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Giant reed

Arundo donax

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Background

Identification

  • Huge erect stems up to 30 feet tall, 1­1/2 in. thick, typically growing in clumps.
  • Smooth, arching, draping leaves, up to 3 feet long, 1/2 to 2 in. wide.
  • Plume-like collection of flowers at top of plant, cream to purplish.

Identification key in: Hickman, J. ed. 1993. The Jepson Manual: Higher Plants of California. University of California Press.

Growth and spread

  • Does not appear to produce viable seed; spreads with underground stems or by sprouting of plant fragments.
  • Can form extensive colonies.

Habitat and local distribution

  • Moist places, seeps, ditchbanks, freshwater to brackish.
  • Native to Europe or India, found on many Delta islands and adjacent mainland, downstream to Suisun Bay, some South Bay sloughs (Grossinger et al. 1998).

Impacts

  • Displaces native plants and associated habitat through shading and groundwater reduction (Dudley 2000).
  • Large colonies are fire hazards.

Prevention and Control

Prevention

  • Plant natives or spread native seed in disturbed areas.

General control notes

  • Follow-up monitoring and treatment required to remove resprouts (Dudley 2000).

Manual or mechanical control

(Dudley 2000)

  • Manual removal—combination of cutting stems and digging up roots with shovel or pickax.
  • Mechanical harvesting—reduces biomass but problematic since underground stems and roots must also be removed.
  • Estimated costs: harvesting costs range from $500-800 per acre, with additional costs for mobilization and equipment ($35,000-110,000) (WSDE 2001); there may be additional fees for disposal of plant material.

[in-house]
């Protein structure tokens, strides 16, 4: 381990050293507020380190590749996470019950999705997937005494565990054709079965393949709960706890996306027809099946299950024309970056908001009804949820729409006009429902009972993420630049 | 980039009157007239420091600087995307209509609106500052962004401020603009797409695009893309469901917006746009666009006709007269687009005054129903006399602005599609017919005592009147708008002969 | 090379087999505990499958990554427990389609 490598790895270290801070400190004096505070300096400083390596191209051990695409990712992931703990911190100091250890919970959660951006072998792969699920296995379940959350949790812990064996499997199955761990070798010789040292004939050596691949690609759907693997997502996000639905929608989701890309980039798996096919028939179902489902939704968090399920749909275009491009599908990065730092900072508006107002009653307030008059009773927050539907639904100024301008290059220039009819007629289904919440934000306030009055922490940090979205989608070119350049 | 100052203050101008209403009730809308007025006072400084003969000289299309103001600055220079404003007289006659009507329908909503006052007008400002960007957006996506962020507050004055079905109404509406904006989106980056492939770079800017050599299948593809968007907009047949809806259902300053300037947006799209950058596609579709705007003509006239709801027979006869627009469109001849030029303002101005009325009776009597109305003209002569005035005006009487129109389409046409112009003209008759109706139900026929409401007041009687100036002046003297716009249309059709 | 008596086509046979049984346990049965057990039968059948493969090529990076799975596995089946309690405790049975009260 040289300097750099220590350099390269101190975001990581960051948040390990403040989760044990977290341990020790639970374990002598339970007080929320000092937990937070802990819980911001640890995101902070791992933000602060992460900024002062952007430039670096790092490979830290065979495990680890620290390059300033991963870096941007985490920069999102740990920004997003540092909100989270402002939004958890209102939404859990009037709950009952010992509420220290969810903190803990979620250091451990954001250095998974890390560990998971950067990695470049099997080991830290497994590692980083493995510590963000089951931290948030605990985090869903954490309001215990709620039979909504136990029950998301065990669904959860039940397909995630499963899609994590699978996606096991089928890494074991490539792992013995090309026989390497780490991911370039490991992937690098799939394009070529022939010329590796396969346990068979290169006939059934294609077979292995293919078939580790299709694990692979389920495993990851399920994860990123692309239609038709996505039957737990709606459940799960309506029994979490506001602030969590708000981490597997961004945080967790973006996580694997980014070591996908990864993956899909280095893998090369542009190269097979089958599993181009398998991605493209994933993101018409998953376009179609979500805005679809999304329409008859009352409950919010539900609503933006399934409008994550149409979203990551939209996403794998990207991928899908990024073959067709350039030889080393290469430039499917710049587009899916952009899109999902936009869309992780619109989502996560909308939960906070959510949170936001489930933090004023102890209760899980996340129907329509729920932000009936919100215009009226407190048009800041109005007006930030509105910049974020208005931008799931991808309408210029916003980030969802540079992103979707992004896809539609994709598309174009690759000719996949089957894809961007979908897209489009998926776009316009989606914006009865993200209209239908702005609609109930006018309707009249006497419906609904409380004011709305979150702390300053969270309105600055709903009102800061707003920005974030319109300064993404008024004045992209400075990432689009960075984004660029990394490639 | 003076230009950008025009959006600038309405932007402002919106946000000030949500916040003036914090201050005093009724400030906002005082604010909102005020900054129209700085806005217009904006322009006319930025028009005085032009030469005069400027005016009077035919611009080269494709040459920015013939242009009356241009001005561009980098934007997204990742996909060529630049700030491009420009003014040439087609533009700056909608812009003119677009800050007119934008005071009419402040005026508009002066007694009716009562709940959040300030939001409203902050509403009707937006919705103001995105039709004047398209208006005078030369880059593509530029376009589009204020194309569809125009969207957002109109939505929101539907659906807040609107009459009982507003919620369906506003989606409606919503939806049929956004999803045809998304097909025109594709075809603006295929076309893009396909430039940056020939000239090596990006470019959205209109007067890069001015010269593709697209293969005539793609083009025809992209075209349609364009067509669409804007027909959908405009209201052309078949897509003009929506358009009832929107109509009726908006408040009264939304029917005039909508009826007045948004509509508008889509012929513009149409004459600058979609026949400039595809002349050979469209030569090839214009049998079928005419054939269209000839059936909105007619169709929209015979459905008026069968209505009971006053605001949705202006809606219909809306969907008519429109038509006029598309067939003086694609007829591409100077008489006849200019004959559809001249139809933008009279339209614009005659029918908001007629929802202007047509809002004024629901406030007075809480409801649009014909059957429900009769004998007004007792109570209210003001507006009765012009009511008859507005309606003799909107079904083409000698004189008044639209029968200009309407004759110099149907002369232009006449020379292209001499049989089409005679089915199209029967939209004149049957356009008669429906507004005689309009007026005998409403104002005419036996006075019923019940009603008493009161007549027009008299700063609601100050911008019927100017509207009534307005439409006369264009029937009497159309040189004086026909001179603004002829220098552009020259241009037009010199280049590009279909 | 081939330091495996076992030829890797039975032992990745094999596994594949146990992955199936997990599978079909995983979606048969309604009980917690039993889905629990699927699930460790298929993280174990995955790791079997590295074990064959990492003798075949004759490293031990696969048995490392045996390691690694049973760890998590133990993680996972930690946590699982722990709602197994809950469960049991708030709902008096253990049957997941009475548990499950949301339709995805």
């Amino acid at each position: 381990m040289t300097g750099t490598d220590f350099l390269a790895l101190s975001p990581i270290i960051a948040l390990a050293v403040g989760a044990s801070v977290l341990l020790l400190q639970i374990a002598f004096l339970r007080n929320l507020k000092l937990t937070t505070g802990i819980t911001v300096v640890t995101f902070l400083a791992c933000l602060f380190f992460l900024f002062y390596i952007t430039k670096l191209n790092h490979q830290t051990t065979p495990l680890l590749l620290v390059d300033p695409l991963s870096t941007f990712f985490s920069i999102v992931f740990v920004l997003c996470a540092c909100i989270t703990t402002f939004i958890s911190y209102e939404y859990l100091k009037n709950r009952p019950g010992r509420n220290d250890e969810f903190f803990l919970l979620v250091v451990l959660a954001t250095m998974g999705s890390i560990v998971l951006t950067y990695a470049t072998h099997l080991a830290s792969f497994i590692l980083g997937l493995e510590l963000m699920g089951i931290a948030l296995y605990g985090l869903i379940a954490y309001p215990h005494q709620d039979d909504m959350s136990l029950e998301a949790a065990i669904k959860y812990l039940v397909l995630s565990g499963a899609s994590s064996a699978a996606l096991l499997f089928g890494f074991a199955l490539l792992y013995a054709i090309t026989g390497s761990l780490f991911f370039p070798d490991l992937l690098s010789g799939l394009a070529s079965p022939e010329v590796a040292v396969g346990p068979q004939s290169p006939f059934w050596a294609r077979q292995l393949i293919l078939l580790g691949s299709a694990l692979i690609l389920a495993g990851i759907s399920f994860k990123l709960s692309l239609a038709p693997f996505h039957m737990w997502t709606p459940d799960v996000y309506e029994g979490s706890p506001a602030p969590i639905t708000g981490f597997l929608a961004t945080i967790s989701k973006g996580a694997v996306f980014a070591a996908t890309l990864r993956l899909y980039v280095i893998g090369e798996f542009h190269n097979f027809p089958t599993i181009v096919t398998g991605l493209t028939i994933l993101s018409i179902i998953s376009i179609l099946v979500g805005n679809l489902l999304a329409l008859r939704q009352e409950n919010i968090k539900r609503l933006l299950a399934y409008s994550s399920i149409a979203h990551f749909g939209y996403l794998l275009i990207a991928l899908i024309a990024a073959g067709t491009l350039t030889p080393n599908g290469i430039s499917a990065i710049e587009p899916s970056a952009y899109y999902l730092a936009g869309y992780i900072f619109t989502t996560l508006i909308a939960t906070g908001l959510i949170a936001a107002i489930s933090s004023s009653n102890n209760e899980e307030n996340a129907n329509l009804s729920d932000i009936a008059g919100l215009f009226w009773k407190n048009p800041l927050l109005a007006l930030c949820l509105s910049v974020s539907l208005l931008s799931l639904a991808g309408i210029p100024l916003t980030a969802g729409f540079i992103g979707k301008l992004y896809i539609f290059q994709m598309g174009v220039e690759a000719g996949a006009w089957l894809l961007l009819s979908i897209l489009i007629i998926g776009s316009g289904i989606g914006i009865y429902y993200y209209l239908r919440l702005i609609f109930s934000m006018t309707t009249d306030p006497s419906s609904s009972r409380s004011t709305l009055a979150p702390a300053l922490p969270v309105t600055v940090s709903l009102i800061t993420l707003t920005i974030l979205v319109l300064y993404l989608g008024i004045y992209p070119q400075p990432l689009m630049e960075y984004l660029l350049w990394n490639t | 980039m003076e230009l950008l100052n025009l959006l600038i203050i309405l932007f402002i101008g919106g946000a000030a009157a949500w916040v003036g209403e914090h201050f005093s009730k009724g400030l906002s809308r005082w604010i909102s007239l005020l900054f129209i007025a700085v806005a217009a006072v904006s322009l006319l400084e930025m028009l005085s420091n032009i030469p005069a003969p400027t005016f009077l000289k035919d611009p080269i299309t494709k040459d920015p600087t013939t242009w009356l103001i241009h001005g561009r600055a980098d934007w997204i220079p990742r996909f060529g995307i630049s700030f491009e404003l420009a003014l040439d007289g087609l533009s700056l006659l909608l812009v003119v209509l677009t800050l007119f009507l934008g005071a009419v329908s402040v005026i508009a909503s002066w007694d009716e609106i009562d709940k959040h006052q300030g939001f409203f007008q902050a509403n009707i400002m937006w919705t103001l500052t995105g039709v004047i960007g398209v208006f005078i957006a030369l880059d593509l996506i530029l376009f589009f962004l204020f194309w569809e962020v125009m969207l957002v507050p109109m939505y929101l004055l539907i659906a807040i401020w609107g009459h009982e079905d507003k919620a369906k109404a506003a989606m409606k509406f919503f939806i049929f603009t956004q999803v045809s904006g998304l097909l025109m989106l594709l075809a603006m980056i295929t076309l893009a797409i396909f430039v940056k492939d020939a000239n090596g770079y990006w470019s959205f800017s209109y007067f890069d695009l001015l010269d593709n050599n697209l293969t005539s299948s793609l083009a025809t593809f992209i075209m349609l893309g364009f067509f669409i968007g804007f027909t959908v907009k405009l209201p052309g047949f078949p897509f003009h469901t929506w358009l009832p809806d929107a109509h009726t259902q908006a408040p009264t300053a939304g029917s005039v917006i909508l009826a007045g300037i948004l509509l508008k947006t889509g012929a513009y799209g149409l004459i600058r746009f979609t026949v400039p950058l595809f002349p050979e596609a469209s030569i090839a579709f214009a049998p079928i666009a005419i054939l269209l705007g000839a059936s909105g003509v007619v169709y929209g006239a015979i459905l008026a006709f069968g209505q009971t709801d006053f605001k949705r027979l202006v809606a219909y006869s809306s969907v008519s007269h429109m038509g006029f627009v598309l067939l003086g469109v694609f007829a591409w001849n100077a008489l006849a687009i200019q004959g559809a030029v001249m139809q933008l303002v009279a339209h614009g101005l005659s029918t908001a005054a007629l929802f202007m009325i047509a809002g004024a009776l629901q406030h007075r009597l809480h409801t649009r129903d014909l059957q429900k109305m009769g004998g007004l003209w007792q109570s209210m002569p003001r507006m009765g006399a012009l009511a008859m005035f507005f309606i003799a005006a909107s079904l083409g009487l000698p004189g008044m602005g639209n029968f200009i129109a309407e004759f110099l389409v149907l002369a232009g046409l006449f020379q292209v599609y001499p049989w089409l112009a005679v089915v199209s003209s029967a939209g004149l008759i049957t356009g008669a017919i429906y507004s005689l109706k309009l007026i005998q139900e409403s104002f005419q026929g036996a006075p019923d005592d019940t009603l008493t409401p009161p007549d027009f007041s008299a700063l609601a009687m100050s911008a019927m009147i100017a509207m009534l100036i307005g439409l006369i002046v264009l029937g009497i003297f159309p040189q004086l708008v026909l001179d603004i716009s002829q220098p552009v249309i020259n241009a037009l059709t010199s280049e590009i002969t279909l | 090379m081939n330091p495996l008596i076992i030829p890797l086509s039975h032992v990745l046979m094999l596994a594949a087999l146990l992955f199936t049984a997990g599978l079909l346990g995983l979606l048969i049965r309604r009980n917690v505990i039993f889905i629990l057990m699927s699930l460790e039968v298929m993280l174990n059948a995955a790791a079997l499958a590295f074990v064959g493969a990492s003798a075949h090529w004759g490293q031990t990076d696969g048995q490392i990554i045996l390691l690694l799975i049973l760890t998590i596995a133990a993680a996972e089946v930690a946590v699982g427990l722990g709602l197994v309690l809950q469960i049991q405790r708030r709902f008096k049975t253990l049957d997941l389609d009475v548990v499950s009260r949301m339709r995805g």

• Prescribed burning—does not remove underground stems and roots and may cause damage to native species.

Biological control

  • Biological control agents—none have been approved by USDA for species (Dudley 2000).
  • Grazing (cattle, sheep, goats)partial success in reducing biomass of plant but does not eliminate underground stems and roots (Daar 1983).

Chemical control

  • Application of herbicides—glyphosate applied by foliar spray (most effective when applied after flowering and prior to dormancy period) or concentrated solution applied directly to freshly cut stems (TNC 1996).
  • Estimated costs: costs for materials and application by a contractor are approximately $250 per acre for glyphosate, depending on size of treatment area, scale of treatment, and herbicide dosage. It is recommended to contract a licensed professional for herbicide applications (Gibbons et al. 1999).

References and more information

Daar, S. 1983. Using goats for brush control. The IPM Practitioner. 5(4):4-6.

Dudley, T. 2000. Arundo donax. In Invasive Plants of California Wildlands. Carla C. Bossard, John M. Randall, Marc C. Hoshovsky, Editors. University of California Press. Available at http://groups.ucanr.org/ceppc/Invasive_Plants_of_California's_Wildlands .

Gibbons, M.V., M.G. Rosenkranz, H.L. Gibbons, Jr., and M.D. Sytsma. 1999. Guide for Developing Integrated Aquatic Vegetation Management in Oregon. Center for Lakes and Reservoirs, Portland State University, Portland, OR.

Grossinger, R., J. Alexander, A. Cohen, and J. Collins. 1998. Introduced Tidal Marsh Plants in the San Francisco Estuary: Regional Distribution and Priorities for Control. San Francisco Estuary Institute, Oakland California.

TNC (The Nature Conservancy). 1996. Control and management of giant reed (Arundo donax) and salt cedar (Tamarix spp.) in waters of the United States and wetlands. Report by The Nature Conservancy, Southern Calif. Projects Office, to US Army Corps of Engineers, Los Angeles.

WSDE (Washington State Department of Ecology). 2001. Final Supplemental Environmental Impact Statement for Freshwater Aquatic Plant Management. Publication Number 00-10-040. Ecology and Management of Arundo Donax, and Approaches to Riparian Habitat Restoration in Southern California. G. Bell. 2002. The Nature Conservancy of New Mexico. Available at http://tncweeds.ucdavis.edu/moredocs/arudon01.pdf.


Element Stewardship Abstract for Arundo donax, giant reed. M. Hoshovsky. 1986. The Nature Conservancy, Wildland Invasive Species Team. Arlington, VA. Available at http://tncweeds.ucdavis.edu/esadocs/documnts/arundon.pdf .

Team Arundo Del Norte (web site) http://www.teamarundo.org. Contains a wealth of information on Arundo control.

 
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